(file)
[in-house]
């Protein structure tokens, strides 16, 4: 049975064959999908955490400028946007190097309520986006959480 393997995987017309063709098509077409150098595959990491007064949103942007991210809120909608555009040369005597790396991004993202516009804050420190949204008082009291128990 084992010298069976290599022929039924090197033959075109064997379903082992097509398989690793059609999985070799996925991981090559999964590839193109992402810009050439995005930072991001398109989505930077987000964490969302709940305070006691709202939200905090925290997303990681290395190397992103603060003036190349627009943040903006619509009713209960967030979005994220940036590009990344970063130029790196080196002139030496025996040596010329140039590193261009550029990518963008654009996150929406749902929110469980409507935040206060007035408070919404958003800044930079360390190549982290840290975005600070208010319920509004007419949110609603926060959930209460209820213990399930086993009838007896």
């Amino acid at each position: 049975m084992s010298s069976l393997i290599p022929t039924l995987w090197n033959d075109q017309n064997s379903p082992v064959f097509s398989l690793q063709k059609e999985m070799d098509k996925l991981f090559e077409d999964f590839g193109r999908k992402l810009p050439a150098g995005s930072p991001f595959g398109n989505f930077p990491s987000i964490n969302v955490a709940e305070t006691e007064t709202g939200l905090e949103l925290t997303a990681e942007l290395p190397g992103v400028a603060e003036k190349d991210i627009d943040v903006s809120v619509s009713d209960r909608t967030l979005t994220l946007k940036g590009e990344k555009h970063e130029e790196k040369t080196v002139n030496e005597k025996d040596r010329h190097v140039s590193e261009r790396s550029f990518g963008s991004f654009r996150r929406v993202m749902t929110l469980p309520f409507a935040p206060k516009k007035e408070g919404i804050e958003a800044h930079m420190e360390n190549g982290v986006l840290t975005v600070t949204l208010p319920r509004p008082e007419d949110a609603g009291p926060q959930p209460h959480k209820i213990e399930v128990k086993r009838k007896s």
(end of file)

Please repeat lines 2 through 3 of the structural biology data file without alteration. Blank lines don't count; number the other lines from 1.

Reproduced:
């Protein structure tokens, strides 16, 4: 049975064959999908955490400028946007190097309520986006959480 393997995987017309063709098509077409150098595959990491007064949103942007991210809120909608555009040369005597790396991004993202516009804050420190949204008082009291128990 084992010298069976290599022929039924090197033959075109064997379903082992097509398989690793059609999985070799996925991981090559999964590839193109992402810009050439995005930072991001398109989505930077987000964490969302709940305070006691709202939200905090925290997303990681290395190397992103603060003036190349627009943040903006619509009713209960967030979005994220940036590009990344970063130029790196080196002139030496025996040596010329140039590193261009550029990518963008654009996150929406749902929110469980409507935040206060007035408070919404958003800044930079360390190549982290840290975005600070208010319920509004007419949110609603926060959930209460209820213990399930086993009838007896």
């Amino acid at each position: 049975m084992s010298s069976l393997i290599p022929t039924l995987w090197n033959d075109q017309n064997s379903p082992v064959f097509s398989l690793q063709k059609e999985m070799d098509k996925l991981f090559e077409d999964f590839g193109r999908k992402l810009p050439a150098g995005s930072p991001f595959g398109n989505f930077p990491s987000i964490n969302v955490a709940e305070t006691e007064t709202g939200l905090e949103l925290t997303a990681e942007l290395p190397g992103v400028a603060e003036k190349d991210i627009d943040v903006s809120v619509s009713d209960r909608t967030l979005t994220l946007k940036g590009e990344k555009h970063e130029e790196k040369t080196v002139n030496e005597k025996d040596r010329h190097v140039s590193e261009r790396s550029f990518g963008s991004f654009r996150r929406v993202m749902t929110l469980p309520f409507a935040p206060k516009k007035e408070g919404i804050e958003a800044h930079m420190e360390n190549g982290v986006l840290t975005v600070t949204l208010p319920r509004p008082e007419d949110a609603g009291p926060q959930p209460h959480k209820i213990e399930v128990k086993r009838k007896s």